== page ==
Once both base 30 (made in a manner other than the above-described composite-material casting process) and tip 29 are made, these two separate parts are joined together in a manner which is substantially non-destructive of the desirable characteristics of each. Preferably, they are joined together along a weld line 50 (see FIG. 2A) utilizing the process of inertia welding wherein one part is held rotationally stationary while the other is rotated at a predetermined speed that generates sufficient localized frictional heat to melt and instantaneously weld the parts together without use of a filler. This process may employ a conventional inertia welding machine that is configured to allow variation of the rotating mass within the limitations of the machine's mass-rotating capacity and to rotate the mass at a controllable and reproducible rate. Once the rotating part is at the predetermined rotational speed, the parts are brought into contact with a predetermined forging force. The rotational speed may be empirically determined with test parts of the same size, alloy, and prejoining condition. Complete deformation allows two planar facing surfaces on the parts being joined to come into contact.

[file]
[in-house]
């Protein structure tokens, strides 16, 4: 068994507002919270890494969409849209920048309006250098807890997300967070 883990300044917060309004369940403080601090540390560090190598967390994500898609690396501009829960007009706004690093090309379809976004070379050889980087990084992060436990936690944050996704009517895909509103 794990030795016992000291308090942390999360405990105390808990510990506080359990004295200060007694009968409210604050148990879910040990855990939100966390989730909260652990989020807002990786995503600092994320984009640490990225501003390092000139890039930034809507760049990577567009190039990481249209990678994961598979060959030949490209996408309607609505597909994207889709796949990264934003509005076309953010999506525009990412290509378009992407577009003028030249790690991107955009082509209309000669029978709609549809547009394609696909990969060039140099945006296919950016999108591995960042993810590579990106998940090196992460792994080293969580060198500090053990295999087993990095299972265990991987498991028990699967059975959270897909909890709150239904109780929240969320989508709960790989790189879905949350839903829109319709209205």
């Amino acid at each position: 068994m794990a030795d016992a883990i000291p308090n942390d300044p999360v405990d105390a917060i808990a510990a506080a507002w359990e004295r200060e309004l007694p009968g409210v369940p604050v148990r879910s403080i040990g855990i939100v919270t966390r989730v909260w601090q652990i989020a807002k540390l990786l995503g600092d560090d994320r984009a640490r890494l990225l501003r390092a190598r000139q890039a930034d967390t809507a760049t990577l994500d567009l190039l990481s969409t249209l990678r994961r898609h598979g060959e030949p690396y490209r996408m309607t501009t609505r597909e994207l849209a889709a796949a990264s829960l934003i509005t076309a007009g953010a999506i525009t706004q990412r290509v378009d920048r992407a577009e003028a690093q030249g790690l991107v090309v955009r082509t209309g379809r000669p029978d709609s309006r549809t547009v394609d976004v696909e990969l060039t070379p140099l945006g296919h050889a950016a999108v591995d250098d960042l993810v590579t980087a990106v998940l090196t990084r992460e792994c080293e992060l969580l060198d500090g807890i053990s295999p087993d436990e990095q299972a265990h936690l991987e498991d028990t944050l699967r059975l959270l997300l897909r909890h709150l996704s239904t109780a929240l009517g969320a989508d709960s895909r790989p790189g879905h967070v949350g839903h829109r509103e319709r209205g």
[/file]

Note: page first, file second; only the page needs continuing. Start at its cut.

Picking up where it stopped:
In one example, base 30 having a volume of 4.722 cubic inches and a weight of 1,336 pounds was successfully joined to a tip 29 having a volume of 16.69 cubic inches and a weight of 4,723 pounds using a 44,000 pound axial load and a rotational speed of 2200 rpm.